data_transforms = {    'train': transforms.Compose([        transforms.RandomRotation(30),        transforms.RandomResizedCrop(224),        transforms.RandomHorizontalFlip(),        transforms.ToTensor(),        transforms.Normalize([0.485, 0.456, 0.406],                              [0.229, 0.224, 0.225])    ]),    'valid': transforms.Compose([        transforms.Resize(256),        transforms.CenterCrop(224),        transforms.ToTensor(),        transforms.Normalize([0.485, 0.456, 0.406],                              [0.229, 0.224, 0.225])    ])}
# Load the datasets with ImageFolderimage_datasets = {x: datasets.ImageFolder(os.path.join(data_dir, x),                                          data_transforms[x])                  for x in ['train', 'valid']}
# Using the image datasets and the trainforms, define the dataloadersbatch_size = 64dataloaders = {x:[x], batch_size=batch_size,                                             shuffle=True, num_workers=4)              for x in ['train', 'valid']}
class_names = image_datasets['train'].classes
dataset_sizes = {x: len(image_datasets[x]) for x in ['train', 'valid']}class_names = image_datasets['train'].classes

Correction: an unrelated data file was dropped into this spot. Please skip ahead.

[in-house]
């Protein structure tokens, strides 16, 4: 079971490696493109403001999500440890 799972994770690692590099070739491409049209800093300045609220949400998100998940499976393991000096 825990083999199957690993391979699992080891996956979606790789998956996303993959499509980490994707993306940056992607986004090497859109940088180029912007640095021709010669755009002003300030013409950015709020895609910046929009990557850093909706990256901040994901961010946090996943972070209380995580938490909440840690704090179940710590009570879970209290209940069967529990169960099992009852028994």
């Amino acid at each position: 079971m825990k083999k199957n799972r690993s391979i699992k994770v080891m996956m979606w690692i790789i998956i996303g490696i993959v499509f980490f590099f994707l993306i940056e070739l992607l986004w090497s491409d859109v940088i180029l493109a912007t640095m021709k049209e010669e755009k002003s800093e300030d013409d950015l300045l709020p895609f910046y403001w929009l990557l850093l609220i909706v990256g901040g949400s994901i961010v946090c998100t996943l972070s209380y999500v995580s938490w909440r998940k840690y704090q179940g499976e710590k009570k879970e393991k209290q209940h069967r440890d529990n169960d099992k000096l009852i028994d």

As you can see above, I also defined the batch size, data loaders, and class names in the code above.

To take a very quick look at the data and check my device, I ran:

{'train': 6552, 'valid': 818}cuda:0

Next, we need to do some mapping from the label number and the actual flower name. Udacity provided a JSON file for this mapping to be done simply.

with open('cat_to_name.json', 'r') as f:    cat_to_name = json.load(f)

In order to test the data loader, run:

images, labels = next(iter(dataloaders['train']))rand_idx = np.random.randint(len(images))# Print(rand_idx)print("label: {}, class: {}, name: {}".format(labels[rand_idx].item(),                                               class_names[labels[rand_idx].item()],                                               cat_to_name[class_names[labels[rand_idx].item()]]))